|Title||PIs||CoPI(s)||Other Project Members||Start Date||End Date||Abstract||Programs||Funding Agency||Implementation Categories||Keywords||Region||Grant/Project Funding Amount||Project Identifer(s)||Project Web Link||Weblink to data and/or metadata||Outreach/Education Description|
|Collaborative Research: IPY: Dynamic Controls on Tidewater Glacier Retreat|
W. Tad Pfeffer (firstname.lastname@example.org)
Intellectual merit: The Principal Investigators will study both ongoing and historical changes in dynamics at the rapidly retreating Columbia Glacier, in south central Alaska. Tidewater glaciers (TWGs) like Columbia Glacier terminate in the ocean and merit special attention because they exhibit some of the largest and strongly non-linear dynamic volume changes of all glaciers worldwide. In addition, most ice sheet mass loss occurs at marine-ending outlet glaciers that display dynamic instabilities very similar to TWG. Yet, the response of these glaciers to climate forcing remains very poorly understood. They will continue an unmatched 30-year record of observations at Columbia Glacier and to study the similarities between it and the rapidly retreating Greenland outlet glaciers. Project goals are aimed at a predictive capability for future TWG volume changes, which are a dominant constituent of global sea level rise. A variety of measurements including vertical aerial photogrammetry (and subsequent feature-tracking), terrestrial time-lapse photogrammetry, airborne radar, GPS surveying, and meteorological monitoring will provide robust constraints for both inverse and forward modeling of the stress and flow fields. The need for a better understanding of the interaction between climate forcing, glacier dynamics and ice volume change is widely recognized and has led to recommendations for better glacier observations in the the IPCC 2007 Summary for Policymakers, the SEARCH Implementation Plan, the IPY E.U. initiative GLACIODYN, and the NSF call for an Arctic Observing Network. Both the SEARCH Implementation Plan and GLACIODYN list Columbia Glacier specifically as a key glaciological site. This study strongly aligned with the goals of GLACIODYN, and has been endorsed by the steering committee.
Broader impacts: Because of their large numbers, small glaciers still dominate the cryosphere's contribution to global sea level rise. The largest uncertainties in this contribution are from TWG where volume changes are controlled by unmeasured and poorly understood dynamical processes. Rapid freshwater inputs of glaciers and ice sheets directly affect ocean currents, and catastrophic retreats have affected global climate, as evidenced through Heinrich Events. Regional and local changes from rapid volume change at TWGs affect fjord geometry and circulation while exposing new landmass, which causes large changes in terrestrial ecosystems including some of the strongest observed isostatic rebound signals. This study will create new partnerships through collaborations with European colleagues interested in advancing terrestrial photogrammetric methodology, and through a forward modeling collaboration with A. Vieli. The activity is a collaboration between researchers from the Universities of Colorado and Washington, and has a strong educational component, involving undergraduates, and two graduate students. Outreach will occur through channels offered by INSTAAR and National Snow and Ice Data Center (NSIDC), local outreach activities conducted by the Principal Investigators in Valdez, Alaska and University of Washington. Data will be provided to the GLACIODYN outreach coordinator, who will use Virtual Globe technology for project visualization. Results will appear in peer reviewed journals, presentations at national and international meetings, and small workshops focusing on software and algorithm development, and will be archived at NSIDC and UNAVCO.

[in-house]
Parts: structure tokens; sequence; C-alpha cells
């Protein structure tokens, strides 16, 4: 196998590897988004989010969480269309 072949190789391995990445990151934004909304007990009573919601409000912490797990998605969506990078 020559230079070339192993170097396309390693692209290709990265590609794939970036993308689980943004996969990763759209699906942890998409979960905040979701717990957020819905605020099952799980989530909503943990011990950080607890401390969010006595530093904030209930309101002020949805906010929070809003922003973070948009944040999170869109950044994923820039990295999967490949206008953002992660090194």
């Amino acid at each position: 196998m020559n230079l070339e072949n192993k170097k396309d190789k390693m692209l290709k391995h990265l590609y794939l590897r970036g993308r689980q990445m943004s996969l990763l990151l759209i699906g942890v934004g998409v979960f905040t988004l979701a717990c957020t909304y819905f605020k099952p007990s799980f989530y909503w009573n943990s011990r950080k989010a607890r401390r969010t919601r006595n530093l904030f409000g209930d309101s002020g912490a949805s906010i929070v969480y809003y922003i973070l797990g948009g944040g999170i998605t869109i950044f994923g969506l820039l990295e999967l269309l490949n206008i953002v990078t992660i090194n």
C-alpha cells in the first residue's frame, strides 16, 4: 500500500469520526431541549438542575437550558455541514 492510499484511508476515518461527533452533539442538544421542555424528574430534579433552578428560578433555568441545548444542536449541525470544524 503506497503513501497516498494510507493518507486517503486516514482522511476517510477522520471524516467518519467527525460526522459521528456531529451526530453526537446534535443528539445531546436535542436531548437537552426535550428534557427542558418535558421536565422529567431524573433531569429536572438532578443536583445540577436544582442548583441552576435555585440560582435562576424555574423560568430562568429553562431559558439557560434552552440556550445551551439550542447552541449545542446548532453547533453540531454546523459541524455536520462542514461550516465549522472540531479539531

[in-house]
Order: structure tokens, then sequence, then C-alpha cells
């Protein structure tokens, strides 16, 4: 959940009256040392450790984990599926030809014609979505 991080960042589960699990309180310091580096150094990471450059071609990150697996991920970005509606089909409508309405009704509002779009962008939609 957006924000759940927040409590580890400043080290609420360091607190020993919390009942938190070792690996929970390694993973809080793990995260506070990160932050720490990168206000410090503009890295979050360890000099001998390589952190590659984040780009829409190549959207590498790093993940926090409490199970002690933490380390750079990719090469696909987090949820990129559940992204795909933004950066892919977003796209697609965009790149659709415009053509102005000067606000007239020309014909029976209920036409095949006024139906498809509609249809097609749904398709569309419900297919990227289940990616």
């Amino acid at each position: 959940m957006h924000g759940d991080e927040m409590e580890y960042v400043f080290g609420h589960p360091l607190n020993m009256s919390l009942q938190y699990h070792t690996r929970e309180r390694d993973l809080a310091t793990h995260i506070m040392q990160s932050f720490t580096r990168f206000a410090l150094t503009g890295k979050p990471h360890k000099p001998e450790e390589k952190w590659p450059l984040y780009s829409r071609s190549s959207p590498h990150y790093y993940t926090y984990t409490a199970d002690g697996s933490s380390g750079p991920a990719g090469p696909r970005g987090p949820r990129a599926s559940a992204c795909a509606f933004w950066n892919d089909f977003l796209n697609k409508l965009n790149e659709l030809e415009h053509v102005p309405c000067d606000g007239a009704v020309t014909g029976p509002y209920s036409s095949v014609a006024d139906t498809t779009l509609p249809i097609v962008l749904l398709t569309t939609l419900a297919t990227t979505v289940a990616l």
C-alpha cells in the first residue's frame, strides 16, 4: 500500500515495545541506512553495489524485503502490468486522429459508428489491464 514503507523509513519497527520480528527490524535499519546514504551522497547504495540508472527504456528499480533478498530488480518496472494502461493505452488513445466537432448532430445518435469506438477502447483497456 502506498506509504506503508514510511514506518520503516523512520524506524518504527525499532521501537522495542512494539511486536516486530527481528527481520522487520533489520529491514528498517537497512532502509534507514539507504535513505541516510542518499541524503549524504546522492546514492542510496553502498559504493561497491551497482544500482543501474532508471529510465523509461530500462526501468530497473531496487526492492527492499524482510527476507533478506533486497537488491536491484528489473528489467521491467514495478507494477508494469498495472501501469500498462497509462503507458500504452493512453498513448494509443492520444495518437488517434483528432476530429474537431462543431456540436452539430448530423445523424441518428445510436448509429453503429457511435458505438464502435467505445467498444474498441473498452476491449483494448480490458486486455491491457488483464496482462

|Arctic Observing Network||National Science Foundation|
Climatology / Meteorology
|A synthesis of rapid meltwater and ice discharge changes: large forcings from the ice with impacts on global sea level and North Atlantic freshwater budgets|
Richard Alley (email@example.com)
Freshwater discharge from the Greenland ice sheet has a direct and immediate effect on global sea level, has the potential to impact global climate by perturbing nearby sensitive regions of oceanic deep-water formation, and is an important but as yet poorly quantified part of the pan-Arctic water balance.
The investigators will synthesize a range of extant data sets using numerous methods. Remote sensing and atmospheric modeling calibrated by surface data accurately reveal a spatially resolved history of surface melting on Greenland over decades, and coastal weather stations extend observations to more than a century. Sophisticated transfer techniques, including nonlinear approaches, will be used to downscale from these instrumental data to specific ice-core records of melt, learning how the widespread signal is archived. The derived transfer functions, the centuries-long ice-core records, and the century-length coastal-station records then will allow upscaling to determine meltwater variability over longer times than now available. Remotely sensed changes in ice shelves/tongues and outlet-glacier flow speeds will be combined with the contemporaneous histories of surface melting, and analyzed using diagnostic ice-flow modeling incorporating longitudinal stresses to learn how meltwater variability and ice shelf changes force ice-flow variability. If successful diagnosis is achieved, then the longer melt history from the ice-cores can be used to estimate the ice-flow variability over the same interval; the relations between ice-flow and melt changes also can be used prognostically in assessing future changes in the ice sheet affecting freshwater fluxes.
|Synthesis of Arctic System Science||National Science Foundation||Understanding Change|